Dew Drops Little Flower partners with state-run orphanages, which often hand children over to it if they are unable to provide them with the specialized care they need. The children, generally ranging from new-borns to ten-year olds, are provided with care including surgeries and therapy, but also a loving environment that can foster a healthy emotional development. The organization employs trained care-givers who provide the children with continuous care and help them form attachments and get past the traumas they may have experienced.
One of the children in the care centre is named Bei. Now four years old, little Bei arrived over a year ago to receive treatment for his clubfeet, which made it difficult to walk. He was put in casts and then transitioned to braces, to help him learn to walk with ease. He is now learning both to walk and to speak, which he could not do when he first arrived. As Rebekah puts it, “it’s not just about the physical care, the medical needs, making sure children have food, of course those are all very important, but children also need a nurturing environment. When you give them one-on-one time, kids who might seem like they are hopeless and don’t have a future completely change, and they can show you that they’re very bright and have a lot of opportunities ahead of them. Little Bei really highlights that. Since he didn’t speak he was tough to play with when he first got here to be honest, he was unhappy and he expressed that. The change just within a year has been amazing to see, he loves to colour now, he loves to chat, he has just changed so much and that is very exciting for me.”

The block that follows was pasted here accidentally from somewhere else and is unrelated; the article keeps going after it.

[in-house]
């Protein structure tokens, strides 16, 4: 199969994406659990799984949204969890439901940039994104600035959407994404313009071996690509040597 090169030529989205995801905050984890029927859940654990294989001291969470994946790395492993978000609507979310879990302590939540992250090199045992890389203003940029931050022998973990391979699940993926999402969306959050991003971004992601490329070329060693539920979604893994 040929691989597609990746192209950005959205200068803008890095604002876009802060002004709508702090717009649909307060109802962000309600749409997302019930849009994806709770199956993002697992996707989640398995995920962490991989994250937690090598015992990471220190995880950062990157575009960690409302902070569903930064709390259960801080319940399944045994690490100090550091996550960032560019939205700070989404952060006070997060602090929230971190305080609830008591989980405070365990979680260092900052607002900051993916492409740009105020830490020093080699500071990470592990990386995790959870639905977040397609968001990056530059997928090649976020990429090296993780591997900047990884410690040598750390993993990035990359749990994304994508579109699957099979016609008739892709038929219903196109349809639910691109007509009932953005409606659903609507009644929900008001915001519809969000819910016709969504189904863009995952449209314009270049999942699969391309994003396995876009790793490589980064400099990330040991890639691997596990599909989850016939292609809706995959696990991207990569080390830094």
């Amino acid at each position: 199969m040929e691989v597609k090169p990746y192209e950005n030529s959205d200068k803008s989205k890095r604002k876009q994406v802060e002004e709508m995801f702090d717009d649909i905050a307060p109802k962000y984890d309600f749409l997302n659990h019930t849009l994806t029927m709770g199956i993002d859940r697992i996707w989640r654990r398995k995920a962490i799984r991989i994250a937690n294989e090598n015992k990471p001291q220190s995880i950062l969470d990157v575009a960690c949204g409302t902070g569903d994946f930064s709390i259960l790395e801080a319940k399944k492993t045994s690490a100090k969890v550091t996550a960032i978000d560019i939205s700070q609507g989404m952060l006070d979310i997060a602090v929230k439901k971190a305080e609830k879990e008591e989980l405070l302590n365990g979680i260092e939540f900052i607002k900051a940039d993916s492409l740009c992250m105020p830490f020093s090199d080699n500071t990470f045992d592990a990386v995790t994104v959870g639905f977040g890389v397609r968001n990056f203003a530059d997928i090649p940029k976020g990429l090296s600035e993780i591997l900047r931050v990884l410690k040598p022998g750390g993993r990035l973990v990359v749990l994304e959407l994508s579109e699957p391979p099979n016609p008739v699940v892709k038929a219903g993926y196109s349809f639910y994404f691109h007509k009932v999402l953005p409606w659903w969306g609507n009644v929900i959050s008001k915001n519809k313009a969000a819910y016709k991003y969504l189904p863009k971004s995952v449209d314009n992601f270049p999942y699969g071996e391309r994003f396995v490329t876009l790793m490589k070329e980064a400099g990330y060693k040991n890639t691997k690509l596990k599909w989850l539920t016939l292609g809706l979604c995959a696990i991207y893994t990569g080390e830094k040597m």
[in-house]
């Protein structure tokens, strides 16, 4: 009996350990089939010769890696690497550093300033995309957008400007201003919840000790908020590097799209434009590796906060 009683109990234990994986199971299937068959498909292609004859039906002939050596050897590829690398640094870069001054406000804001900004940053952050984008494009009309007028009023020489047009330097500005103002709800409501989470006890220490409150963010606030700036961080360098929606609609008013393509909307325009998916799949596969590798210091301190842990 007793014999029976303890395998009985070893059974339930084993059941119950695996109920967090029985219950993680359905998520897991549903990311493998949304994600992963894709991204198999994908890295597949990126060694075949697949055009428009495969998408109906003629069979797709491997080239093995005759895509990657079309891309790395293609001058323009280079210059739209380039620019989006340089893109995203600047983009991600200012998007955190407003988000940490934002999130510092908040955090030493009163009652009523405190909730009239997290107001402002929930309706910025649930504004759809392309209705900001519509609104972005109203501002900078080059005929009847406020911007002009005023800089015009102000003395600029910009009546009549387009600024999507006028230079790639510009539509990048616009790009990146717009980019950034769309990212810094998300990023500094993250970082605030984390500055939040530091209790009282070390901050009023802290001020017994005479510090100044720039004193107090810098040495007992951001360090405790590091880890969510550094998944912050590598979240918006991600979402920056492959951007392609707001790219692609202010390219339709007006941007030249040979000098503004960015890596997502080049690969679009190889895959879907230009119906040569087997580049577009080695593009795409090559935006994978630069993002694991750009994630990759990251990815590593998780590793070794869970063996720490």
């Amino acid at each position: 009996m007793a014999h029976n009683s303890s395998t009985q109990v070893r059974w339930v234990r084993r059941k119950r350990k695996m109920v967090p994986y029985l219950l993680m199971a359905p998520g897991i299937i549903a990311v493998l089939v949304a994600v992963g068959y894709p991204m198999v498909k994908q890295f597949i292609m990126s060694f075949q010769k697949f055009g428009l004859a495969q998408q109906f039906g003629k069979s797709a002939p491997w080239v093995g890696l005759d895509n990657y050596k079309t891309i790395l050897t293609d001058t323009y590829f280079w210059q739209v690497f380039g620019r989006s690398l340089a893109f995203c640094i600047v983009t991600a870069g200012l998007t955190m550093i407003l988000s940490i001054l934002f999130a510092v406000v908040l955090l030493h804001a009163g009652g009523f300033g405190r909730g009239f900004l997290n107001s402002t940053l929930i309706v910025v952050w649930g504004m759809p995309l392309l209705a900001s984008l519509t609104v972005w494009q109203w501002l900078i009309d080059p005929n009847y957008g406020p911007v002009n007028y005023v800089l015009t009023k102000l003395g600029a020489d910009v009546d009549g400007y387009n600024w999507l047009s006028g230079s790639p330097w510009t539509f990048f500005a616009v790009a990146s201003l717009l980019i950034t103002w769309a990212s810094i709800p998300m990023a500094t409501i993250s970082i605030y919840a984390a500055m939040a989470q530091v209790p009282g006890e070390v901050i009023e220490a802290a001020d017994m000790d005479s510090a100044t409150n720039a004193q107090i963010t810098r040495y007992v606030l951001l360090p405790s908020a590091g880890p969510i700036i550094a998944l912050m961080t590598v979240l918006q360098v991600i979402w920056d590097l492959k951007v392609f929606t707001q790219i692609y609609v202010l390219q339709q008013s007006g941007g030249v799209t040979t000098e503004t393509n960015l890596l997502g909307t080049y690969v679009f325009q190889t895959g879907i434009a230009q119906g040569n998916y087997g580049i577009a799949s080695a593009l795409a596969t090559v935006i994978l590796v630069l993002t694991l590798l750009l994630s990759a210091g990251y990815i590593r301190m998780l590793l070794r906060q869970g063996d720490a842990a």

Little Bei in the playroom
Rebekah, who grew up in Hong Kong but also lived in the US before moving to Beijing and starting to work for Little Flower Projects, has various responsibilities within the organization, including fundraising, communications, managing volunteers and working with the children. I ask her if she has seen any evidence of the example set by Little Flower affecting the work practices of the state-run orphanages with which they partner. She answers in the affirmative, saying “when you have kids with difficult medical conditions and orphanages see the changes, they see that a child is now walking, a child that couldn’t even hold their head up is now feeding themselves and sitting up thanks to very specialized care as well as physical therapy, education, opportunities, when they see that you engage with the children, that they are not just sitting there but you are actually talking and interacting with them and encouraging them to develop, change can happen. I think we do see the ripple effects of the work that we are doing.”
Rebekah playing with some of the children under the care of Dew Drops Little Flowers
The Dew Drops Little Flower facilities include a very nice classroom where the slightly older kids can start to develop their learning skills, and some rooms where the families of disadvantaged children can stay when they visit Beijing to seek medical treatment for their kids. Many of the orphans who pass through the center eventually end up being adopted by a loving family, very often in another country. However it is the care and treatment they receive while staying in Little Flower that allows them to have a future.
Near the entrance to the children’s home, the photos of the children currently staying there are on display. Rebekah recounts the stories of a few more of them, children with problems like cleft palates or congenital heart defects who were quite probably rescued from what would have been a life of disability and marginalization through Little Flower’s work. My visit left me impressed by the important work this organization is doing, work which has already changed the lives of countless abandoned children.
For ways to help Dew Drops Little Flower, please visit their website (https://www.dewdropslittleflower.org/) and follow their Facebook and Instagram @littleflowerprojects